1. 1. The type of fieldwork determines which status characteristics are needed to be successful. If I (being a white male) were to conduct fieldwork studies at Naomi’s House (an agency devoted to helping homeless women), I might be seen as an outsider. The types of observations I see will be through a guarded barrier and the true nature of this setting might be hidden.
    2. I’m not sure one could claim they subscribe to an value-free type of observation, because the morals and values are the filters through which we see our world. To deny your own morals in your observations is the same as claiming you are color-blind to race or gender.
    3. I’ve used unstructured interviews in a lot of the work I have done, because I feel it is important to empower the parents or students I work with. I want to respect their opinions and not come in to an interview with a set direction or purpose and allow the respondent to determine where the conversation is headed.
    4. There are times during unstructured interviews when the topic becomes stale or off-topic. During these situations it is important for the person conducting the interview to ask a guiding question to make the interview more relevant to the study’s goals/objectives.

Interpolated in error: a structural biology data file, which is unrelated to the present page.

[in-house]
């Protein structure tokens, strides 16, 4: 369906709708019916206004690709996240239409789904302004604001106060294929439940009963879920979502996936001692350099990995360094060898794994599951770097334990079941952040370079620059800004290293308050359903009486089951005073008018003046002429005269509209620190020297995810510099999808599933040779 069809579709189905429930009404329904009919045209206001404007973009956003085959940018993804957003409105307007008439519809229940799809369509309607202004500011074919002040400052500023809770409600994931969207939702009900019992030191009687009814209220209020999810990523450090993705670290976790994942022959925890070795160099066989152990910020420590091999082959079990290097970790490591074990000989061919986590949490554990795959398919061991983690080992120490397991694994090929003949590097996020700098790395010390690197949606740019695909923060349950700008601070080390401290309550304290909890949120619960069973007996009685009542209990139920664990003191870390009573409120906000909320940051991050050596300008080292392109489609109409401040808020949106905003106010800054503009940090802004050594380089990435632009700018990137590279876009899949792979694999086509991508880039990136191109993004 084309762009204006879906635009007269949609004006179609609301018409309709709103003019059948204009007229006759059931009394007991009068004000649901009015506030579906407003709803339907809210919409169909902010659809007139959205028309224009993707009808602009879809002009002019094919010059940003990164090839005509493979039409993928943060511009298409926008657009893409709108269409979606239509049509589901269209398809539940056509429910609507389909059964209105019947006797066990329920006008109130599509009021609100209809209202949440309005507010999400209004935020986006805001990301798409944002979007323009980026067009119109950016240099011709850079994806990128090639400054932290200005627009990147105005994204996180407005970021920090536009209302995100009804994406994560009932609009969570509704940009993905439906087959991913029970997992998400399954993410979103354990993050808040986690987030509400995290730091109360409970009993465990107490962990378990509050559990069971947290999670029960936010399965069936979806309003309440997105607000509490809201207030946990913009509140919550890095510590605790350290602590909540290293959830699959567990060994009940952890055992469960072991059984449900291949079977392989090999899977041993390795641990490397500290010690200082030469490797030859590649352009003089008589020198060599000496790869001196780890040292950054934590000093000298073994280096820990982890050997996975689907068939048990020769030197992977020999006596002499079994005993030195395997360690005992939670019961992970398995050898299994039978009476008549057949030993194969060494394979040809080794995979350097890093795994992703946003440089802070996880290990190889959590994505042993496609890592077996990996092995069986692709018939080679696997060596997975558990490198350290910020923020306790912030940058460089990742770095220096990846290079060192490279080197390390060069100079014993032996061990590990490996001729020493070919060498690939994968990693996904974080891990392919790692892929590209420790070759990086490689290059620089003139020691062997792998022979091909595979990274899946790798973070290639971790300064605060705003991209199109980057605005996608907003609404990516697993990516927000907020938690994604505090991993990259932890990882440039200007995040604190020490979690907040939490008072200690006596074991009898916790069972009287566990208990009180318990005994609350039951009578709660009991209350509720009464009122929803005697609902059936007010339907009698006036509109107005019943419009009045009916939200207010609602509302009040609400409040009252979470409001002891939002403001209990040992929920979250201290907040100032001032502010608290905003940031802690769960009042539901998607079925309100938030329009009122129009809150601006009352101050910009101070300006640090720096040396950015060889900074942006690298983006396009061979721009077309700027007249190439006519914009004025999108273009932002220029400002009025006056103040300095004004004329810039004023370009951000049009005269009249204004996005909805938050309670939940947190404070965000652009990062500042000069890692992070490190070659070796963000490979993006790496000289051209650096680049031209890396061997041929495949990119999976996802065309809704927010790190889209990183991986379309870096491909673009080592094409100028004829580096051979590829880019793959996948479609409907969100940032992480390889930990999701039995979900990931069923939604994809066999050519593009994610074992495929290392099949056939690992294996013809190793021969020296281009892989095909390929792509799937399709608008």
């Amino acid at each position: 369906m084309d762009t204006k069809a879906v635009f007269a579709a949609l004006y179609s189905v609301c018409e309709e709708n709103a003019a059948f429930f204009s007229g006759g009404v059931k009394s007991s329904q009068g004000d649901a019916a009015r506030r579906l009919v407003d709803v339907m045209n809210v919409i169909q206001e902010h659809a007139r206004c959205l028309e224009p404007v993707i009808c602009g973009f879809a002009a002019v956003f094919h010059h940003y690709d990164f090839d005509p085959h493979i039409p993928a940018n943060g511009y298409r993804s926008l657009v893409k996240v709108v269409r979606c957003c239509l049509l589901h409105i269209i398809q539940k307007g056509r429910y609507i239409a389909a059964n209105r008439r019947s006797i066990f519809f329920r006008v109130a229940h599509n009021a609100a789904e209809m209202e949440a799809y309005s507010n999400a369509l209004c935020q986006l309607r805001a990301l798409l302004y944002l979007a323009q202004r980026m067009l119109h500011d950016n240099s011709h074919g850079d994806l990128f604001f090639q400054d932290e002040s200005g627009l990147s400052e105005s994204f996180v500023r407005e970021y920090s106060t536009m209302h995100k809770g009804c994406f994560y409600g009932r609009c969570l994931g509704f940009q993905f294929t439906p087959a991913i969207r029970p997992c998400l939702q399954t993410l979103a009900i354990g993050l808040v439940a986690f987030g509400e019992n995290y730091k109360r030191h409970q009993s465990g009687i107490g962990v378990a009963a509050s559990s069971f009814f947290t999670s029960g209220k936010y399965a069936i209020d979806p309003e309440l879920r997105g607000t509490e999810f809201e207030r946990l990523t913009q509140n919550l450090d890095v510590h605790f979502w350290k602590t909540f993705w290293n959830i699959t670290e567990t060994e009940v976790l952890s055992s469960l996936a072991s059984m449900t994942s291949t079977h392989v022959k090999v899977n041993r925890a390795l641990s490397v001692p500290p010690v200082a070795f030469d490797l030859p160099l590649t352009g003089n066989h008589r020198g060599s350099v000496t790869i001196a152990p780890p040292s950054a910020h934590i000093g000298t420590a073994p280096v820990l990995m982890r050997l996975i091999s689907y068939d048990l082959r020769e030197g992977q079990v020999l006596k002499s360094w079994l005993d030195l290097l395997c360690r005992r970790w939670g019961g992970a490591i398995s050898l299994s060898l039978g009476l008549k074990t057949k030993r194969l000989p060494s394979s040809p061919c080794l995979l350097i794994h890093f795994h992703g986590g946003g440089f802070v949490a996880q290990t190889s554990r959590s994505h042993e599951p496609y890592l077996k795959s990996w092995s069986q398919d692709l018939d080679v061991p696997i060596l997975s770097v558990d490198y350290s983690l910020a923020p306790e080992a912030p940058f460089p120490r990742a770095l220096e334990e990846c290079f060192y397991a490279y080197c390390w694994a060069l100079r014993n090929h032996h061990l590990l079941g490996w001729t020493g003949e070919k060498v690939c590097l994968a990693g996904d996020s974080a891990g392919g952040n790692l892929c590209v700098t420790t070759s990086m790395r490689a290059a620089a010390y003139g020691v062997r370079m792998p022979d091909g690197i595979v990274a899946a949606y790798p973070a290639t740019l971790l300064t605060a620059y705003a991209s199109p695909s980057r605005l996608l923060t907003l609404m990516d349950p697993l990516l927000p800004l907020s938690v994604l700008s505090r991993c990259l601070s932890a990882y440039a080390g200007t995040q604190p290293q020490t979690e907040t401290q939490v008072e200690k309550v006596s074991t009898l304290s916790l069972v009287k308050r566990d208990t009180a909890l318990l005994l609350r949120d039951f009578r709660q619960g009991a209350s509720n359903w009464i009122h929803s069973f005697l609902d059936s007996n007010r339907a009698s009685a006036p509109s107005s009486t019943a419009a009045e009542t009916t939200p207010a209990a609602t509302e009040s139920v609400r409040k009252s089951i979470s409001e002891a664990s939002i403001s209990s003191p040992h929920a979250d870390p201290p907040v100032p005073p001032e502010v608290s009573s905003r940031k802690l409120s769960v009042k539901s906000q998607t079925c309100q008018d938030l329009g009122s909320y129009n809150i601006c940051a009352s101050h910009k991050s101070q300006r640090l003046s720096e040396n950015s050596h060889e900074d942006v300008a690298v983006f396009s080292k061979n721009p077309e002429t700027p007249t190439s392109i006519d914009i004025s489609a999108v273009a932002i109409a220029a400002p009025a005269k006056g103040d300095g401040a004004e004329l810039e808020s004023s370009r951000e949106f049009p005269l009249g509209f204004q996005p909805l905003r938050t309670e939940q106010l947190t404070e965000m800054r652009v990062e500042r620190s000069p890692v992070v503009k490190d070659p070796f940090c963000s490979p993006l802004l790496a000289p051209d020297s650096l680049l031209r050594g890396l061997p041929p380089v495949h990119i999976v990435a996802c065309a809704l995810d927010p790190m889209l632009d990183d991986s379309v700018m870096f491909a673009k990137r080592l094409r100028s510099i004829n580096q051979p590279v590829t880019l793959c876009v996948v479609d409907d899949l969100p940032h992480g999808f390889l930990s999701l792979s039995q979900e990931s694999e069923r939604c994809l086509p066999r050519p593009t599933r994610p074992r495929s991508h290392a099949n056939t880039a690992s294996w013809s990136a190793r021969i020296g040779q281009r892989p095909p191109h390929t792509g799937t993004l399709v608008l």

• This is where experience comes into play… a good interviewer is able to keep the discussion relevant, just like a teacher has control of the students to keep the content focused on the topics.

  2. I do have the characteristics of observation and self reflection, but I don’t see myself becoming a researcher who spends one year in intense study of living in an outside setting. I have zero desire to live as a college freshman for the purpose of research, as the author of My Freshman Year did.